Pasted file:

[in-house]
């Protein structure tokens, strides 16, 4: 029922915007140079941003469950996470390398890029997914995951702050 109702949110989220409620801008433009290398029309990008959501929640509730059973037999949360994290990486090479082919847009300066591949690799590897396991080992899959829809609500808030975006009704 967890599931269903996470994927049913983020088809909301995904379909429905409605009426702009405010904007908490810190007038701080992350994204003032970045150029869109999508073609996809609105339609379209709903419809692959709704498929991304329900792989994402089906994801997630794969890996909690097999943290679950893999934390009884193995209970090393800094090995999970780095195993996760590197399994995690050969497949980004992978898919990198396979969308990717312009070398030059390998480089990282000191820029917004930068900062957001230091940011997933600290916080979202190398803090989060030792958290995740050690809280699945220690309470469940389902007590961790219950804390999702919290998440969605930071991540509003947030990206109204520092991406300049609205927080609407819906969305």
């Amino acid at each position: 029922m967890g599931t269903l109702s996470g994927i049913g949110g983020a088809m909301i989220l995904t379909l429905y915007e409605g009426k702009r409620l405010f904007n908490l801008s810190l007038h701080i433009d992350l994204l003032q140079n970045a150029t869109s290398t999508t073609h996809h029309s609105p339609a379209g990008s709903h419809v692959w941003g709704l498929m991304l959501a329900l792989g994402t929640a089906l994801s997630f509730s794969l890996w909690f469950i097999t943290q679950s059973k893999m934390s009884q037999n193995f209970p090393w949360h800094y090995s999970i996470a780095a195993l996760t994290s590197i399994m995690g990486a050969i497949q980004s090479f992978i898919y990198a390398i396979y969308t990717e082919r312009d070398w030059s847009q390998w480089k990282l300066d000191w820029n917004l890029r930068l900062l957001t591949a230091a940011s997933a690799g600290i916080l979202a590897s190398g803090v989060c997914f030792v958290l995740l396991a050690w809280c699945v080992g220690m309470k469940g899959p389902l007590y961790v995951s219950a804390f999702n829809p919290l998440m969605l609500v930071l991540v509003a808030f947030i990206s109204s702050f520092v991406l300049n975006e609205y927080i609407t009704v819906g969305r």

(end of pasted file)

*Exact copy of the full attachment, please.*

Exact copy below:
[in-house]
């Protein structure tokens, strides 16, 4: 029922915007140079941003469950996470390398890029997914995951702050 109702949110989220409620801008433009290398029309990008959501929640509730059973037999949360994290990486090479082919847009300066591949690799590897396991080992899959829809609500808030975006009704 967890599931269903996470994927049913983020088809909301995904379909429905409605009426702009405010904007908490810190007038701080992350994204003032970045150029869109999508073609996809609105339609379209709903419809692959709704498929991304329900792989994402089906994801997630794969890996909690097999943290679950893999934390009884193995209970090393800094090995999970780095195993996760590197399994995690050969497949980004992978898919990198396979969308990717312009070398030059390998480089990282000191820029917004930068900062957001230091940011997933600290916080979202190398803090989060030792958290995740050690809280699945220690309470469940389902007590961790219950804390999702919290998440969605930071991540509003947030990206109204520092991406300049609205927080609407819906969305």
């Amino acid at each position: 029922m967890g599931t269903l109702s996470g994927i049913g949110g983020a088809m909301i989220l995904t379909l429905y915007e409605g009426k702009r409620l405010f904007n908490l801008s810190l007038h701080i433009d992350l994204l003032q140079n970045a150029t869109s290398t999508t073609h996809h029309s609105p339609a379209g990008s709903h419809v692959w941003g709704l498929m991304l959501a329900l792989g994402t929640a089906l994801s997630f509730s794969l890996w909690f469950i097999t943290q679950s059973k893999m934390s009884q037999n193995f209970p090393w949360h800094y090995s999970i996470a780095a195993l996760t994290s590197i399994m995690g990486a050969i497949q980004s090479f992978i898919y990198a390398i396979y969308t990717e082919r312009d070398w030059s847009q390998w480089k990282l300066d000191w820029n917004l890029r930068l900062l957001t591949a230091a940011s997933a690799g600290i916080l979202a590897s190398g803090v989060c997914f030792v958290l995740l396991a050690w809280c699945v080992g220690m309470k469940g899959p389902l007590y961790v995951s219950a804390f999702n829809p919290l998440m969605l609500v930071l991540v509003a808030f947030i990206s109204s702050f520092v991406l300049n975006e609205y927080i609407t009704v819906g969305r």